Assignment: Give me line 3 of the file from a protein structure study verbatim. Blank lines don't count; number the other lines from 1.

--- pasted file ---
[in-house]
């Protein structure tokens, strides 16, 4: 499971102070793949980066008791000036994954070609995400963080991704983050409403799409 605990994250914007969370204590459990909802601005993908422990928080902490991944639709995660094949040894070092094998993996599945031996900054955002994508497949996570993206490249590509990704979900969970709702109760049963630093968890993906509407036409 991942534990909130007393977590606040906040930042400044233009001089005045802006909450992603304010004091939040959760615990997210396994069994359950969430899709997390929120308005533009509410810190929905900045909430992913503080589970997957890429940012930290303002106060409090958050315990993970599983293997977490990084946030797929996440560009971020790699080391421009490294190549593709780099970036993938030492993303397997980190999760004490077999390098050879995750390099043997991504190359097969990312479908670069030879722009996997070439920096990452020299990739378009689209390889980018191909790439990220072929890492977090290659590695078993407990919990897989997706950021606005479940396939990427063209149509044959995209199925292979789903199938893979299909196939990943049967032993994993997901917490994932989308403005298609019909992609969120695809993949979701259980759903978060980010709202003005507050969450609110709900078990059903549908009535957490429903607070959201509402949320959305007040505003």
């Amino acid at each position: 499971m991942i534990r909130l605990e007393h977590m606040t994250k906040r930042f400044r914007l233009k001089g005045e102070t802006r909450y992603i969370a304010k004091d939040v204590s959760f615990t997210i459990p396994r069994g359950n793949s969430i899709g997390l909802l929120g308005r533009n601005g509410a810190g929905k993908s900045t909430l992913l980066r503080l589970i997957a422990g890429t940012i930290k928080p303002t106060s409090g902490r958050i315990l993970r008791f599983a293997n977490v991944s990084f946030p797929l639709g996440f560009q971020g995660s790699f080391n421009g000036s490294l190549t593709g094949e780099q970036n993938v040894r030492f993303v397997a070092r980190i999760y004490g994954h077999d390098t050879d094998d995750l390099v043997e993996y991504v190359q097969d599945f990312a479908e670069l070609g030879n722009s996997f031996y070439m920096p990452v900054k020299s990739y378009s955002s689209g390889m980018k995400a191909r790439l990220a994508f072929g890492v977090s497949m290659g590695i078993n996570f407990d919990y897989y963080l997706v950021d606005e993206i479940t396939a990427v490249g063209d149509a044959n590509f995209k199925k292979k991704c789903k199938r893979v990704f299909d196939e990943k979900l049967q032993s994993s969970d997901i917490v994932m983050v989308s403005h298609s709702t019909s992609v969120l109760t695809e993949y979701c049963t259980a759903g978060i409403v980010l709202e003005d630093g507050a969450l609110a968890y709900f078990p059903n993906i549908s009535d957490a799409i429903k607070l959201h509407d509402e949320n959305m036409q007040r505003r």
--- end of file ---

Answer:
């Amino acid at each position: 499971m991942i534990r909130l605990e007393h977590m606040t994250k906040r930042f400044r914007l233009k001089g005045e102070t802006r909450y992603i969370a304010k004091d939040v204590s959760f615990t997210i459990p396994r069994g359950n793949s969430i899709g997390l909802l929120g308005r533009n601005g509410a810190g929905k993908s900045t909430l992913l980066r503080l589970i997957a422990g890429t940012i930290k928080p303002t106060s409090g902490r958050i315990l993970r008791f599983a293997n977490v991944s990084f946030p797929l639709g996440f560009q971020g995660s790699f080391n421009g000036s490294l190549t593709g094949e780099q970036n993938v040894r030492f993303v397997a070092r980190i999760y004490g994954h077999d390098t050879d094998d995750l390099v043997e993996y991504v190359q097969d599945f990312a479908e670069l070609g030879n722009s996997f031996y070439m920096p990452v900054k020299s990739y378009s955002s689209g390889m980018k995400a191909r790439l990220a994508f072929g890492v977090s497949m290659g590695i078993n996570f407990d919990y897989y963080l997706v950021d606005e993206i479940t396939a990427v490249g063209d149509a044959n590509f995209k199925k292979k991704c789903k199938r893979v990704f299909d196939e990943k979900l049967q032993s994993s969970d997901i917490v994932m983050v989308s403005h298609s709702t019909s992609v969120l109760t695809e993949y979701c049963t259980a759903g978060i409403v980010l709202e003005d630093g507050a969450l609110a968890y709900f078990p059903n993906i549908s009535d957490a799409i429903k607070l959201h509407d509402e949320n959305m036409q007040r505003r």